From the Bill Moyers Journal at PBS:
Edward Osborne Wilson grew up off the gulf coast of Alabama and Florida, becoming fascinated at a very early age by the diversity of the natural world surrounding him. After blinding himself in one eye while fishing at the age of 7, Wilson explains that he no longer was very good at bird-watching, so decided to “turn towards the little things in life,” namely ants.
At 13, he discovered the first U.S. colony of fire ants near the docks of Mobile, Alabama, well on his way to becoming one of the country’s foremost myrmecologists (ant biologists), discovering the ways intricate chemical signals affect colony behavior. While a professor at Harvard, Wilson used his insect expertise as the basis for larger study into animal and human behavior, releasing in 1975, SOCIOBIOLOGY: THE NEW SYNTHESIS, advancing Darwin’s study of evolution into the realm of behavior:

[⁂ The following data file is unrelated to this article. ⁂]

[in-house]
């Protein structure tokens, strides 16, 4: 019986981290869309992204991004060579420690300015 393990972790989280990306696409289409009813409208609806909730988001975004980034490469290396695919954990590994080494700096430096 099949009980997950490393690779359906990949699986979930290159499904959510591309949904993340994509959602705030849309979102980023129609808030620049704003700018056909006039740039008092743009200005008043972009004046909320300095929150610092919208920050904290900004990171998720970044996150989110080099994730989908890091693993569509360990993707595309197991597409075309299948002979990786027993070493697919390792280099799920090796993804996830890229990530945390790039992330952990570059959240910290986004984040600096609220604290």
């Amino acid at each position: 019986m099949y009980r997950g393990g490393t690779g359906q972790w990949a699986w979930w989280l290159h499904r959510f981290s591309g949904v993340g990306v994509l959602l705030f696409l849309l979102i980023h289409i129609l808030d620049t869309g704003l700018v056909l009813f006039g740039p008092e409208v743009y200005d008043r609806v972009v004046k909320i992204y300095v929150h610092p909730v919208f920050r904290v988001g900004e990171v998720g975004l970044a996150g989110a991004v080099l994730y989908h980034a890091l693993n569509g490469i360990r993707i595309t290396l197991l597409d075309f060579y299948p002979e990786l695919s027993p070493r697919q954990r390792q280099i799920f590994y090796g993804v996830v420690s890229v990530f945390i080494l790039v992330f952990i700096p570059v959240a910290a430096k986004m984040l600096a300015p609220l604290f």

“In a Darwinian sense, the organism does not live for itself. Its primary function is not even to reproduce other organisms; it reproduces genes, and it serves as their temporary carrier.”
Though highly praised and extremely popular, SOCIOBIOLOGY proved equally controversial, primarily due to its last chapter, which extended analysis of the animal kingdom to human behavior and culture.
More, including video, here.